7:38 Phelps is on 57.6% after preferences in Clovelly North.
7:30 Sharma is still leading on the primary vote the harbourfront suburbs, in Bellevue Hill South, Double Bay East, Edgecliff and Vaucluse
7:28 Phelps is outpolling Sharma on primary votes across the beachside end of the seat: Bondi, Bondi Beach East and Bronte, but just behind in Bondi North.
7:27 Two more booths reporting 2CP counts, and two more wins for Phelps: 58...
Whatever the outcome in Wentworth, the Australian people have already cast judgment on the shambolic and unprincipled Liberal Government, writes contributing editor-at-large Tess Lawrence. read now...
Politics can, after a time, becomes a myopic exercise of expedient measures and desperate hope. Politics, raw and crude, is at its best at points where survival matters. Conversely, it can illustrate human vices in raw fashion, low points of idiocy and the disaster of folly. The Morrison government in Australia risks succumbing to another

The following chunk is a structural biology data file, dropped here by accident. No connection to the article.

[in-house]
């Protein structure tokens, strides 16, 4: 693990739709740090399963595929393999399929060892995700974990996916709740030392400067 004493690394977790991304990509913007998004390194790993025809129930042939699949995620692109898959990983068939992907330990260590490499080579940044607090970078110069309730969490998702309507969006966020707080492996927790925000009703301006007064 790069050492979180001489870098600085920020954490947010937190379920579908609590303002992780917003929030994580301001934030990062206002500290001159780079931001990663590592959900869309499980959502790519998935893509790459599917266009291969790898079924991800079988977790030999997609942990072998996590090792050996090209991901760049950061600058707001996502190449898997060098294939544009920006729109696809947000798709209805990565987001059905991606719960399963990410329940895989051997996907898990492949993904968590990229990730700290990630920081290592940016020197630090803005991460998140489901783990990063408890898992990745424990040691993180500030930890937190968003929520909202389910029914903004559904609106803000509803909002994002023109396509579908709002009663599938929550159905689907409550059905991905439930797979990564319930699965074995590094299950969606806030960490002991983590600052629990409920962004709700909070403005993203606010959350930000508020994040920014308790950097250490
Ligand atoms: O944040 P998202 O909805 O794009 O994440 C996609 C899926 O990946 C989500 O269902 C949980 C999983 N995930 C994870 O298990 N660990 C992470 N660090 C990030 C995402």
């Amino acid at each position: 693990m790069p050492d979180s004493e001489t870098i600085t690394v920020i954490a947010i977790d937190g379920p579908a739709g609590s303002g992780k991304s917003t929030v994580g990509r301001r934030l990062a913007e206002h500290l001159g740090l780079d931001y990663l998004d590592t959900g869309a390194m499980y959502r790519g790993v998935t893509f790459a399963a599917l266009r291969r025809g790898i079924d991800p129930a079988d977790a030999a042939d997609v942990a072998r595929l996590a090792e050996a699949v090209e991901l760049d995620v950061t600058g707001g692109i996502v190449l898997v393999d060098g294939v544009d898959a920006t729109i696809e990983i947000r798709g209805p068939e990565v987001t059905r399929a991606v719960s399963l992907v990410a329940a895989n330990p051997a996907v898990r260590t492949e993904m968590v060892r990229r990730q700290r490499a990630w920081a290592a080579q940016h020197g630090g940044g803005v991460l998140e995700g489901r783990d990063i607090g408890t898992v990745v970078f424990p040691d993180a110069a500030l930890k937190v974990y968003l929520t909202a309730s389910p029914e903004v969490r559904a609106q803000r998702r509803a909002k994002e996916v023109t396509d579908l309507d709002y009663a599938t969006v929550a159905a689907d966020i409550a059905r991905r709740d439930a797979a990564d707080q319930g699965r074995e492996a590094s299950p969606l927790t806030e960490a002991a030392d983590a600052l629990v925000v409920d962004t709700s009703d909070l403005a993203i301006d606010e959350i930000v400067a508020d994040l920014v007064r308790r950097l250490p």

The post Leaking for Change: ASIO, Jakarta, and Australias Jerusalem Problem appeared first on The AIM Network.
Australia's National Broadband Network has been problematic for too long, our own Government interfering with the common good. read now...
By George Theodoridis Its Thucydides all over again, isnt it? I mean, its so bloody obvious! Here, in this war we have the classic Thucydides Trap a phrase coined by Graham Tillett Allison Jr a professor and a national security officer in the US administration. A phenomenon that has become a game the sort that John Varoufakis
Scott Morrison might tell us he has stepped up to the plate to bring everyone together, but ever since he became PM, he has been pissing people off. His captains call to bring up his willingness to discuss moving our embassy to Jerusalem angered the Palestinians, the Indonesians, the Malaysians and the Australians who recognise
Like many others, my heart skipped a beat this week when I heard that three Coalition MPs had broken ranks on offshore detention and were calling for children and their families detained on Nauru to be brought to Australia.
The situation on Nauru is heartbreaking. Medicins Sans Frontieres, whose staff were very recently expelled from Nauru, describe the situation of asylum seekers and refugees on the island as beyond desperate.